The Swedish election is not completely over since there still are votes that need to be counted. However, what will remain true is that a major change has swept through the political landscape of Sweden. For the first time we have a party in the parliament with its roots in fascism, the Sweden Democrats (SD). They received 5.7% of the votes. Media and politicians debate how this could happen since it was not just unemployed and low educated countryside men from the Social Democratic party that made the transition to the far right.
Christopher Kullenberg at Intensifier argues that reasons are far deeper than simply a question of unemployment. It is all about desire (in the way Deleuze and Guattari formulates it in Anti-Oedipus). Kullenberg writes that “Sweden Democrats are not fooled. They are not living with a false consciousness, they are not alienated workers who have gone wrong in life. They have voted and they voted because they hate immigrants. They want to drive them out, they desire their disappearance. It has nothing to do with the elections.”
The roots for (macro)fascism are always found in microfascism. This is a construction of monomanias in “little neighborhood policemen” that emerges from a desire for codes that “fix subjects to rigid boundaries of thought and action and fix bodies to pre-established patterns of flow” (Bonta & Protevi 2004:86). This “molecular” microfascism spreads like a virus before it becomes captured by the “centralizing resonance [the War Machine] that create the molar apparatus of the State [and macrofascism]” (ibid). This virus grows when it is criticized since the desire for a strong leader, purity and the Other’s extinction exists everywhere, on all levels and in all neighborhoods. It fills all voids.
I doubt that we ever have a situation in Sweden when the fascist War Machine takes control of the whole State apparatus. But now that SD is in the parliament they are likely to affect the way people interact with each other. Microfascism will grow stronger as it has done in several European countries and the US.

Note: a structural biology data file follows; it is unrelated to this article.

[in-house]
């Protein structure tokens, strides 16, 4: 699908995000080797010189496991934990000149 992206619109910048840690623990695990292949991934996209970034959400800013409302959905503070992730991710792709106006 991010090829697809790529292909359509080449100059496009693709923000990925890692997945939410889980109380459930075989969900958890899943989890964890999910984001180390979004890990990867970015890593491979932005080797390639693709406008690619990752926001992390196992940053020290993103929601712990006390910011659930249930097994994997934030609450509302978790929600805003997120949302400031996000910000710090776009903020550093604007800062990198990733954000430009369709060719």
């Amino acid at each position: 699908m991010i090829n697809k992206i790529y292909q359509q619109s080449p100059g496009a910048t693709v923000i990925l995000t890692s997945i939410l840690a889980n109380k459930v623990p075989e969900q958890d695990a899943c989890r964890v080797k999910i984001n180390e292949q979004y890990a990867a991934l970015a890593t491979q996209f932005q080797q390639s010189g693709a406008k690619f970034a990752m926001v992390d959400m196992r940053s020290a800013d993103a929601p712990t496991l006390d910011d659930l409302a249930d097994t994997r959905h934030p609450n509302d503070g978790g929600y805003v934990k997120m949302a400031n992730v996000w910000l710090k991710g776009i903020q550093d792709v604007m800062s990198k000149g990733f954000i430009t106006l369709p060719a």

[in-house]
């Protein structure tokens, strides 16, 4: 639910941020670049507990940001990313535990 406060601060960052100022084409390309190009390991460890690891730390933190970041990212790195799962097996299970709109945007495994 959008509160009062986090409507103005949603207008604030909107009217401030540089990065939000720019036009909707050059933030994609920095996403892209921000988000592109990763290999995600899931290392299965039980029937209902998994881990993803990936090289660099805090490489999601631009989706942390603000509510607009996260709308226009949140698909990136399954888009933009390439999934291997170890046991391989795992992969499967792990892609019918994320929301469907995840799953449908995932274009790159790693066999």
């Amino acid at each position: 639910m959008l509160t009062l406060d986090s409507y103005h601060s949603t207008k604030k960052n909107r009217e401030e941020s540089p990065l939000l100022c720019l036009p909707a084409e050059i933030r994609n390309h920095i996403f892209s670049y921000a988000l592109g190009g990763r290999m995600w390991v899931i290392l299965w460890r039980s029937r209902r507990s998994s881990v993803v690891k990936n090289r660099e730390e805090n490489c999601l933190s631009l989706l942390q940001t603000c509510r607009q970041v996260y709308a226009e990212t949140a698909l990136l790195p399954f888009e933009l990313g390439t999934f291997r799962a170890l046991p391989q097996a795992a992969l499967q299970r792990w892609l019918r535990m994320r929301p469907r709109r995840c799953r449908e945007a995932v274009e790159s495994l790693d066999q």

Karl Palmås has remarked on the difference between SD and the Green Party (MP), who now is the third largest party in the country (they got my vote). He believes two very different views of “society” will emerge in the years to come. SD relies on an arborescent view with rigid boundaries and essences. The culture, family and nation are like organisms (see DeLanda’s critique of the organismic metaphor in social studies). However, this is how most people view their life. There are certain fixed points in life you are expected to fulfill (school, marriage, elections, shopping, etc.). Most people do not wish changes, they want security and this is exactly what microfascism emerges from.
MP will rather see the same assemblages as part of an open ecosystem that is rhizomatic in character. There are no essences and predefined functions, everything emerges through morphogenetic processes. Although this far better explains the way “society” works that is not how people perceive it to work since they have been educated in a school system that has been designed to create obedient subjects to a national state.
This difference is huge. SD (and most people I must add) has a belief in the existence of an essential Swedish culture where everything has a fixed position like organs have in an organism. These organs are needed for the organism to work and hence they must remain in the same position, otherwise the essential organism (Sweden) will be destroyed. The ecosystem, on the other hand, is open and lack goal. It is always open to include new components. Its constituent components are always part of experimentation.
The organismic option will give insecure people security but it will become a stagnant society that ultimately will destroy itself since it desperately will attempt to control all lines of flight out of its territory (and these will only increase as the State increases its molarizing and homogenizing processes). For instance, criminality (another of SD’s major political agendas) will not decrease by enforcing Draconian penalties. The US has death penalty but has crime decreased? No, it is rather the opposite way. The ecosystemic option will allow for change and innovations, which will be far more beneficial in the long run. It will be a more open-minded view and less harsh. The path Sweden has entered now will not be beneficial for anyone except for a small minority.